Theodore Cressy Skeat (15 February 1907 — 25 June 2003) was a librarian at the British Museum, where he worked as Assistant Keeper (from 1931), Deputy Keeper (from 1948), and Keeper of Manuscripts and Egerton Librarian (from 1961 to 1972) after studies in Cambridge and a spell at the British School of Archaeology in Athens. His work coincided with two important acquisitions by the Trustees of the aforementioned institution, namely the Codex Sinaiticus and the apocryphal Gospel Egerton 2 Papyrus (a.k.a. the Egerton Gospel). He made a name for himself with important contributions to palaeography, papyrology, and codicology, particularly—but not only—in relation to these two acquisitions. He was the grandson of noted philologist Walter William Skeat.Contents1 Obituaries 2 Select bibliography 3 References 4 External linksObituaries[edit]J. Keith Elliott, Theodore Cressy Skeat, TC: A Journal of Biblical Textual Criticism, 2003.[1] J. Keith Elliott, Obituary: T. C
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Classical Latin
Classical Latin
Latin
is the modern term used to describe the form of the Latin
Latin
language recognized as standard by writers of the late Roman Republic and the Roman Empire. In some later periods, it was regarded as "good" Latin, with later versions being viewed as debased or corrupt. The word Latin
Latin
is now taken by default as meaning "Classical Latin", so that, for example, modern Latin
Latin
textbooks describe Classical Latin. Marcus Tullius Cicero
Cicero
and his contemporaries of the late republic, while using lingua latina and sermo latinus to mean the Latin
Latin
language as opposed to Greek or other languages, and sermo vulgaris or sermo vulgi to refer to the vernacular, referred to the speech they valued most and in which they wrote as latinitas,[1] "Latinity", with the implication of good
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Couplet
A couplet is a pair of successive lines of metre in poetry. A couplet usually consists of two successive lines that rhyme and have the same metre. A couplet may be formal (closed) or run-on (open). In a formal (or closed) couplet, each of the two lines is end-stopped, implying that there is a grammatical pause at the end of a line of verse. In a run-on (or open) couplet, the meaning of the first line continues to the second.[1]Contents1 Background 2 Couplets in English poetry 3 Couplets in Chinese poetry 4 Couplets in Tamil poetry 5 Distich 6 See also 7 ReferencesBackground[edit] The word "couplet" comes from the French word meaning "two pieces of iron riveted or hinged together." The term "couplet" was first used to describe successive lines of verse in Sir P. Sidney's Arcadia in 1590: "In singing some short coplets, whereto the one halfe beginning, the other halfe should answere." [2] While couplets traditionally rhyme, not all do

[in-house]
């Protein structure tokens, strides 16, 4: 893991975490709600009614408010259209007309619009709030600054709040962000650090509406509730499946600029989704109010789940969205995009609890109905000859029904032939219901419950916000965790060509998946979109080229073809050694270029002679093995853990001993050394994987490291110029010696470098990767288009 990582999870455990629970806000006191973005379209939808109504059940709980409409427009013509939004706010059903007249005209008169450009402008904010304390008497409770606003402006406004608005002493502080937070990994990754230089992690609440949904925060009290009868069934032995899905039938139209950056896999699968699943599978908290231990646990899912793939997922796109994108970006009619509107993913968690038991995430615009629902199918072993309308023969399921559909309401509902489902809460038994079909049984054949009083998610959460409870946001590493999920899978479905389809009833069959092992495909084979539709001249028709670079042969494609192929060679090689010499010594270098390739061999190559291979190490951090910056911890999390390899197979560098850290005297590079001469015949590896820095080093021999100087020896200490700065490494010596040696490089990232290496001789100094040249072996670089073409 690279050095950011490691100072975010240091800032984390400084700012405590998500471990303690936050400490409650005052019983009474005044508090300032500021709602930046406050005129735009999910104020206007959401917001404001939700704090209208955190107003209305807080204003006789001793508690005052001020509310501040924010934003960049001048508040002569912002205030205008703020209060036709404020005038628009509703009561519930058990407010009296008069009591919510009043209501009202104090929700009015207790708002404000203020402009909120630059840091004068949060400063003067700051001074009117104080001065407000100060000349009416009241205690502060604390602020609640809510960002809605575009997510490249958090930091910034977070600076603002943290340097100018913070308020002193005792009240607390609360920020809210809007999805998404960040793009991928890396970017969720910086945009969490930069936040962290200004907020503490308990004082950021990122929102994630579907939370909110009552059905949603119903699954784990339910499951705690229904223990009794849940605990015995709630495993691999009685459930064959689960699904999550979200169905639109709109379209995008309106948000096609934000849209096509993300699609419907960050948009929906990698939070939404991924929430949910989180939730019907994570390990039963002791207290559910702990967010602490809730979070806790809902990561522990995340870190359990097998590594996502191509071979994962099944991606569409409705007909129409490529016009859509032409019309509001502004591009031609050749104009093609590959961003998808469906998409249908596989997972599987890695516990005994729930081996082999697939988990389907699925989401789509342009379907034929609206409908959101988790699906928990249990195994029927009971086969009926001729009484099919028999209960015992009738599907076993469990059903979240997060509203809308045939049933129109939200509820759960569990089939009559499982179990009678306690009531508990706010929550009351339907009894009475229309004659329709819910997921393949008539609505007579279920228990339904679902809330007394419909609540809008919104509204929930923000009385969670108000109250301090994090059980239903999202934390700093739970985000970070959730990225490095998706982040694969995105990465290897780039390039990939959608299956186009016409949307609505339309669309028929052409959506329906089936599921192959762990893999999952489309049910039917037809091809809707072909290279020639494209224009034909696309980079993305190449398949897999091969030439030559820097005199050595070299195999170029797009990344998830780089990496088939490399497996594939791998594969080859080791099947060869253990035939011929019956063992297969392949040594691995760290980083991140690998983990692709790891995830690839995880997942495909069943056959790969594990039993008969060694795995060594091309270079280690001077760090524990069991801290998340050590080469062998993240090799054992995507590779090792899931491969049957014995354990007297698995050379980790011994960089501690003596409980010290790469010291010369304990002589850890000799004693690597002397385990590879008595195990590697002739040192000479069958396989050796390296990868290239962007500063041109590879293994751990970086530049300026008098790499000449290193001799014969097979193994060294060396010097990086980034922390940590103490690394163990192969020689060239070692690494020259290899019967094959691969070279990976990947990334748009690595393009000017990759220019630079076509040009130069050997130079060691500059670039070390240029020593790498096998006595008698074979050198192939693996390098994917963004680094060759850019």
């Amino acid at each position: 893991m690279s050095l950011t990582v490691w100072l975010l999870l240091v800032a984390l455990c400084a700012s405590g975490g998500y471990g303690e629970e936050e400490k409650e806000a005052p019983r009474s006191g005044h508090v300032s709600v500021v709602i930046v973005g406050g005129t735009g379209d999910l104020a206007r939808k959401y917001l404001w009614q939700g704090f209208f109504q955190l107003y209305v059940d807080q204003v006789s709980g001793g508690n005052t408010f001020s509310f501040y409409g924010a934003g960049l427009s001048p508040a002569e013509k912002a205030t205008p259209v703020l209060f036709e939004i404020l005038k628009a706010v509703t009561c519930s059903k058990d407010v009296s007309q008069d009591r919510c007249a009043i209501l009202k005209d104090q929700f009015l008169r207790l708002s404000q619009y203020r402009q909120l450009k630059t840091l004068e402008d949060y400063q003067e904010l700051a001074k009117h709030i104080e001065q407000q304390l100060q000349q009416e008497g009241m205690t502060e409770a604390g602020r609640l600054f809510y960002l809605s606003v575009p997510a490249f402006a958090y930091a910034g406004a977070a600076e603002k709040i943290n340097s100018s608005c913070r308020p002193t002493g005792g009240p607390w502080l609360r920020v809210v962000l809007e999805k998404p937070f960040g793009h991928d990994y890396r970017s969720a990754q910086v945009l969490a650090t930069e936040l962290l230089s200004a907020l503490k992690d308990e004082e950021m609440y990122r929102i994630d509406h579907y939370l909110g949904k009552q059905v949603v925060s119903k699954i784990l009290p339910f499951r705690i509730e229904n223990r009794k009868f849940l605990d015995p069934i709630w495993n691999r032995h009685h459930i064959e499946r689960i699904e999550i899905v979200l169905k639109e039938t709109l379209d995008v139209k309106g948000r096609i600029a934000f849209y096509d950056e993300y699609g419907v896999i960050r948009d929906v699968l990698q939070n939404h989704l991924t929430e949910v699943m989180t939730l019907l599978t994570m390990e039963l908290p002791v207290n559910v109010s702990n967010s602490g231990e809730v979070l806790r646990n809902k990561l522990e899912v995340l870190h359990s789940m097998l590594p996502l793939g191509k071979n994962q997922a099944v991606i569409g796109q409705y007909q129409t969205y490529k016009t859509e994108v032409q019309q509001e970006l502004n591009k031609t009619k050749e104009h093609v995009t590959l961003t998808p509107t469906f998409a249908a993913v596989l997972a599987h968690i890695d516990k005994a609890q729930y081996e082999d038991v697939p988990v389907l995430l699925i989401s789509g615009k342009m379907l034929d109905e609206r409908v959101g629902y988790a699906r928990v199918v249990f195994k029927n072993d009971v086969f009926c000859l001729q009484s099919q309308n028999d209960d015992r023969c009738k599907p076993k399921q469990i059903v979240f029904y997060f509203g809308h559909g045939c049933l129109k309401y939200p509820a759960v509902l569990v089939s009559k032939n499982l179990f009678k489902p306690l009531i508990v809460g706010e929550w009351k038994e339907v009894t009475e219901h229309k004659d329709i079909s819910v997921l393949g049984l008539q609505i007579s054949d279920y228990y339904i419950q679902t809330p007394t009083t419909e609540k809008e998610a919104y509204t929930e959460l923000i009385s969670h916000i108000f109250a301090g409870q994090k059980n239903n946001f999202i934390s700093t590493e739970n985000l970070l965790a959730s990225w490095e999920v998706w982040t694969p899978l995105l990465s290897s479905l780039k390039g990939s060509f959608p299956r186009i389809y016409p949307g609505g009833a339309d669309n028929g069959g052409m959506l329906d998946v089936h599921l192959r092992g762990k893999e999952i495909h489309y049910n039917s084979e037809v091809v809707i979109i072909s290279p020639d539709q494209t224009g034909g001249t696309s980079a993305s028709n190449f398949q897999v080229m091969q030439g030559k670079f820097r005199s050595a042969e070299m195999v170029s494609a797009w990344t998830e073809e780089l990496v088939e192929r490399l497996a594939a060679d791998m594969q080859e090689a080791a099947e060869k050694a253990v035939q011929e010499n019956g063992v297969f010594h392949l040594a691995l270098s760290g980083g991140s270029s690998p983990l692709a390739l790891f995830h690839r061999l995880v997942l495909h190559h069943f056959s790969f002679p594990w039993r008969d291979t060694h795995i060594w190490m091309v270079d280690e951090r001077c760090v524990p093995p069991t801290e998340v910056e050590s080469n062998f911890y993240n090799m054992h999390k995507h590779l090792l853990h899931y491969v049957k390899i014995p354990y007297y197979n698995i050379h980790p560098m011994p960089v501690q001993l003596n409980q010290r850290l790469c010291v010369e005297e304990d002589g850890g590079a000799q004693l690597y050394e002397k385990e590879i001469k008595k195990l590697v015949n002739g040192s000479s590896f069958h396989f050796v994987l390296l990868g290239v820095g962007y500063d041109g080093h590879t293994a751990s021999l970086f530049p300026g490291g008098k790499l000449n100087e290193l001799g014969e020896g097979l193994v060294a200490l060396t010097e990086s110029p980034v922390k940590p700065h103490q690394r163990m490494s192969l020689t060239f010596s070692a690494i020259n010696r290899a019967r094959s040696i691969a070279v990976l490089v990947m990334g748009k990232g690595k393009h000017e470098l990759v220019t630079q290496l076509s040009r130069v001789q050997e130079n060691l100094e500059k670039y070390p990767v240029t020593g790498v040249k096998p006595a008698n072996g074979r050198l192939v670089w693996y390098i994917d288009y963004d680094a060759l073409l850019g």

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Oxyrhynchus
Oxyrhynchus
Oxyrhynchus
(/ɒksɪˈrɪŋkəs/; Greek: Ὀξύρρυγχος Oxýrrhynkhos; "sharp-nosed"; ancient Egyptian Pr-Medjed; Coptic Pemdje; modern Egyptian Arabic El Bahnasa) is a city in Middle Egypt, located about 160 km south-southwest of Cairo, in the governorate of Al Minya. It is also an archaeological site, considered one of the most important ever discovered. For the past century, the area around Oxyrhynchus
Oxyrhynchus
has been continually excavated, yielding an enormous collection of papyrus texts dating from the time of the Ptolemaic and Roman periods of Egyptian history. Among the texts discovered at Oxyrhynchus
Oxyrhynchus
are plays of Menander, fragments from the Gospel
Gospel
of Thomas, and fragments from Euclid's Elements. They also include a few vellum manuscripts, and more recent Arabic manuscripts on paper (for example, the medieval P. Oxy
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Late Antiquity
Late antiquity
Late antiquity
is a periodization used by historians to describe the time of transition from classical antiquity to the Middle Ages
Middle Ages
in mainland Europe, the Mediterranean
Mediterranean
world, and the Near East. The development of the periodization has generally been accredited to historian Peter Brown, after the publication of his seminal work The World of Late Antiquity (1971). Precise boundaries for the period are a continuing matter of debate, but Brown proposes a period between the 3rd and 8th centuries AD. Generally, it can be thought of as from the end of the Roman Empire's Crisis of the Third Century
Crisis of the Third Century
(c. 235 – 284) to, in the East, the Muslim conquests
Muslim conquests
in the mid-7th century
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Palimpsest
In textual studies, a palimpsest (/ˈpælɪmpsɛst/) is a manuscript page, either from a scroll or a book, from which the text has been scraped or washed off so that the page can be reused for another document.[1] Pergamene (now known as parchment) was made of lamb, calf, or goat kid skin (best made in ancient Pergamon) and was expensive and not readily available, so in the interest of economy a pergamene often was re-used by scraping the previous writing
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Villa Of The Papyri
Coordinates: 40°48′28″N 14°20′40″E / 40.8078°N 14.3445°E / 40.8078; 14.3445 The Villa of the Papyri
Villa of the Papyri
(Italian: Villa dei Papiri, also known as Villa dei Pisoni), is named after its unique library of papyri (or scrolls), but is also one of the most luxurious houses in all of Herculaneum
Herculaneum
and in the Roman world.[1] Its luxury is shown by its exquisite architecture and by the very large number of outstanding works of art discovered, including frescoes, bronzes and marble sculpture[2] which constitute the largest collection of Greek and Roman sculptures ever discovered in a single context.[3] It is located in the current commune of Ercolano, southern Italy. It was situated on the ancient coastline below the volcano Vesuvius
Vesuvius
with nothing to obstruct the view of the sea